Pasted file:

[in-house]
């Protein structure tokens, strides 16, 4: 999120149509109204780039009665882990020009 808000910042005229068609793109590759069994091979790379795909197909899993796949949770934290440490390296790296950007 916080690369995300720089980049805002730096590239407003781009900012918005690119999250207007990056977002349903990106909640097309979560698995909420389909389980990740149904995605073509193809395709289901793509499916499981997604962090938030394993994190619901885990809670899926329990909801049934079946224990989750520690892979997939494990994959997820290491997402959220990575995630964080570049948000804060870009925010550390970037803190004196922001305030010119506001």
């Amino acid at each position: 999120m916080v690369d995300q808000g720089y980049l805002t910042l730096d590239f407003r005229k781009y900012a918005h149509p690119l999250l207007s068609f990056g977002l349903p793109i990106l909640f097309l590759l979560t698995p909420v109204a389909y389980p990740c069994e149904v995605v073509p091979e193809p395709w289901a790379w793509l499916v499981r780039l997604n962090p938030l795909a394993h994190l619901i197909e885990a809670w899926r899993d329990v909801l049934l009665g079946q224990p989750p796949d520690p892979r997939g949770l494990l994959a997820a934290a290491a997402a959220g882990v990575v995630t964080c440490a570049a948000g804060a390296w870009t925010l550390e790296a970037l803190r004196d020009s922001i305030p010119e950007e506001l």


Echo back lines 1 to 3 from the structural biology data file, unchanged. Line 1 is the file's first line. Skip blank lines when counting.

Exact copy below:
[in-house]
């Protein structure tokens, strides 16, 4: 999120149509109204780039009665882990020009 808000910042005229068609793109590759069994091979790379795909197909899993796949949770934290440490390296790296950007 916080690369995300720089980049805002730096590239407003781009900012918005690119999250207007990056977002349903990106909640097309979560698995909420389909389980990740149904995605073509193809395709289901793509499916499981997604962090938030394993994190619901885990809670899926329990909801049934079946224990989750520690892979997939494990994959997820290491997402959220990575995630964080570049948000804060870009925010550390970037803190004196922001305030010119506001």
């Amino acid at each position: 999120m916080v690369d995300q808000g720089y980049l805002t910042l730096d590239f407003r005229k781009y900012a918005h149509p690119l999250l207007s068609f990056g977002l349903p793109i990106l909640f097309l590759l979560t698995p909420v109204a389909y389980p990740c069994e149904v995605v073509p091979e193809p395709w289901a790379w793509l499916v499981r780039l997604n962090p938030l795909a394993h994190l619901i197909e885990a809670w899926r899993d329990v909801l049934l009665g079946q224990p989750p796949d520690p892979r997939g949770l494990l994959a997820a934290a290491a997402a959220g882990v990575v995630t964080c440490a570049a948000g804060a390296w870009t925010l550390e790296a970037l803190r004196d020009s922001i305030p010119e950007e506001l």